'iPhone Personal Hotspot' > Airport Express (wfi-to-eth) > Time Capsule > 2nd Airport Express (wfi-to-eth) > xbox.

    The really stupid thing is that a Time Capsule is more powerful piece of network equipment than an airport express, there is no reason why the ethernet ports should fall asleep just because Apple have deemed that users must connect a Time Capsule directly with an iPhone personal hotspot without crippling it.

    The other slightly annoying thing about this setup is that Apple in their infinite wisdom have deemed to force iPhone personal hotspots to set up a 'g' connection instead of an 'n' one (ok it would still be an 2.4Ghz due to the iPhone radio but that would be better than being stuck at 'g' for no good reason in a totally 'g' saturated neighbourhood!

    thingi
    Reply
  • repoman27 - Monday, August 08, 2011 - link

    When you tell an AirPort Express / Extreme or Time Capsule to "Join a wireless network" it becomes a client on that network and ceases to perform as a router. This is really only useful to share attached USB or audio devices wirelessly.

    When you enable Personal Hotspot on an iPhone 4, it creates a wireless network (802.11n (b/g compatible), 2.4 GHz band, single spatial stream, WPA encryption) and provides DHCP and NAT to share your cellular internet connection. 802.11n connections are actually possible according to this article: http://www.anandtech.com/show/4163/verizon-iphone-... but if you're in a neighborhood where 2.4 GHz is saturated, as many are, there's not much you can do about it. Not many phones have 5 GHz WiFi radios these days.

    If you just want to provide an internet connection for your Xbox, the simplest solution is to buy a WiFi adapter for it and configure that to connect to your iPhone's Personal Hotspot. In order to bridge your Personal Hotspot to your wired network, you would have to set your Time Capsule's Internet Connection: Connection Sharing setting to "Off (Bridge Mode)", set the Wireless: Wireless Mode setting to "Extend a wireless network", and then choose your Personal Hotspot as the network to extend. For various reasons, I'm going to guess that this will never work though. Besides, the iPhone Personal Hotspot only supports a maximum of 3 (GSM models) or 5 (CDMA models) clients via WiFi, so you can't really have much else on your LAN unless you put it behind yet another router.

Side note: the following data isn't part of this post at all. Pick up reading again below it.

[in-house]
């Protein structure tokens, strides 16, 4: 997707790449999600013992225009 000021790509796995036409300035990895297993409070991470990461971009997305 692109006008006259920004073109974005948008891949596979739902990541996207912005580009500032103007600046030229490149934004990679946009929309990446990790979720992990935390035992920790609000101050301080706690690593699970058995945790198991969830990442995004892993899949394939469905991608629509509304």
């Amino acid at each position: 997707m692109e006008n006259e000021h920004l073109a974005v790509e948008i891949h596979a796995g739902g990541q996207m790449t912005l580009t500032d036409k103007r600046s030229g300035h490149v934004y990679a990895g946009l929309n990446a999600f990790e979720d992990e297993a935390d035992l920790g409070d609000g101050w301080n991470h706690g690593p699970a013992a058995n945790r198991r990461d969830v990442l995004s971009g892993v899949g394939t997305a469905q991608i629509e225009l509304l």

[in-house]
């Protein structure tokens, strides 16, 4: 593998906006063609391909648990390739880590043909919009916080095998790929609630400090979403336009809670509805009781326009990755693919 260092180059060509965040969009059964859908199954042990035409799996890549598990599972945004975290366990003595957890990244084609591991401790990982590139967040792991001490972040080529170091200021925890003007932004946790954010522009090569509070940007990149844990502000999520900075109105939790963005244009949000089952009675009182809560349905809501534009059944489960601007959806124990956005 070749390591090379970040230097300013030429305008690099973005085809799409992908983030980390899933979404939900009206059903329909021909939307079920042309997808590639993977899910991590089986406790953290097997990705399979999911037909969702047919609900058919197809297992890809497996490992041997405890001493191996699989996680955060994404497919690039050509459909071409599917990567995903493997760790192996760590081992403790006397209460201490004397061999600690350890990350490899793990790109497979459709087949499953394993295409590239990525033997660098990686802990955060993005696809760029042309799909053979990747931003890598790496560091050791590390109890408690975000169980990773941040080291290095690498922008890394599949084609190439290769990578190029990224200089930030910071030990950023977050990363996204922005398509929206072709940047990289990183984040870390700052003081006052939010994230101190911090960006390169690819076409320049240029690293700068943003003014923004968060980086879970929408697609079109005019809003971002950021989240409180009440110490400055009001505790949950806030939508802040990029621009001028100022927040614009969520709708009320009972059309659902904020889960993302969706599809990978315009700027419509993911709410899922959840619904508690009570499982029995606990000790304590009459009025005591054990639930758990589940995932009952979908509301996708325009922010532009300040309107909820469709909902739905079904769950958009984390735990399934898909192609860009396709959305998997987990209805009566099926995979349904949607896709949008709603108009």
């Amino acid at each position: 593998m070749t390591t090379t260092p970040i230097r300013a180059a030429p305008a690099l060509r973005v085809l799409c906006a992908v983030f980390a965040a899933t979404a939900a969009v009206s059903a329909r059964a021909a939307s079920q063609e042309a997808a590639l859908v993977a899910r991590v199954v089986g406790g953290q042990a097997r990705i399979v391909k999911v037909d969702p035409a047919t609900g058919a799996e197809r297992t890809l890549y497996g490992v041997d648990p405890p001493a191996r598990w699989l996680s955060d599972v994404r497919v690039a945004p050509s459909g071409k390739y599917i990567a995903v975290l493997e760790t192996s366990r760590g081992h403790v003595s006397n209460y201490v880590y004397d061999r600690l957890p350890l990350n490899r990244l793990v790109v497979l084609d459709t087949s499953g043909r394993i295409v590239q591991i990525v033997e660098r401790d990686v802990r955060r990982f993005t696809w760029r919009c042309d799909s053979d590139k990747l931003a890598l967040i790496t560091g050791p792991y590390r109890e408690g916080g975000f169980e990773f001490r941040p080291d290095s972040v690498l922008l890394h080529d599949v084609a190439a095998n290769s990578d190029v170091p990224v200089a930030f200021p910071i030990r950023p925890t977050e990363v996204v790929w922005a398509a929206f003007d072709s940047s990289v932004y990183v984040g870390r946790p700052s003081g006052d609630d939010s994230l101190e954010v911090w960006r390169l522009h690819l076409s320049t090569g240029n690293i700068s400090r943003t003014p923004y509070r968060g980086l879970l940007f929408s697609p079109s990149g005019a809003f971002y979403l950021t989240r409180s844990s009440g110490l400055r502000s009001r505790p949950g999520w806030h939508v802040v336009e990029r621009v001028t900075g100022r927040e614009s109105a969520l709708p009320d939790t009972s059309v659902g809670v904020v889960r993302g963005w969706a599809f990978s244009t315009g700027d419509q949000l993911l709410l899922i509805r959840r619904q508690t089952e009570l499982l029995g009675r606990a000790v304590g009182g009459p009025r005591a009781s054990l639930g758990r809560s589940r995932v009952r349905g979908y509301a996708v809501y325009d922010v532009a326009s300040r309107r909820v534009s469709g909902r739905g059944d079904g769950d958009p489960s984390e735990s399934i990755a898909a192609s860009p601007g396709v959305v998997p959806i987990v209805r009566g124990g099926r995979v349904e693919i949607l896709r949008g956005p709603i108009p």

It might be easier to tether your iPhone via USB to a Mac or PC, turn on internet connection sharing over the ethernet adapter, and then connect that to a Time Capsule set to bridge mode.
    Reply
  • ginghus_khan2000 - Sunday, August 07, 2011 - link

    I was a little surprised you didn't test the wifi and hard drives as a system. I'm sure the wifi is the limiting protocol here but there were a few spots where wifi would be faster than the hard drives. Reply
  • stephenbrooks - Sunday, August 07, 2011 - link

    Can you stack the two Airport Extremes on their side and put the Time Capsule across the top? Reply
  • Brian Klug - Sunday, August 07, 2011 - link

    Wow, that's an awesome idea. I'm going to see if I can set it up ;)

    -Brian
    Reply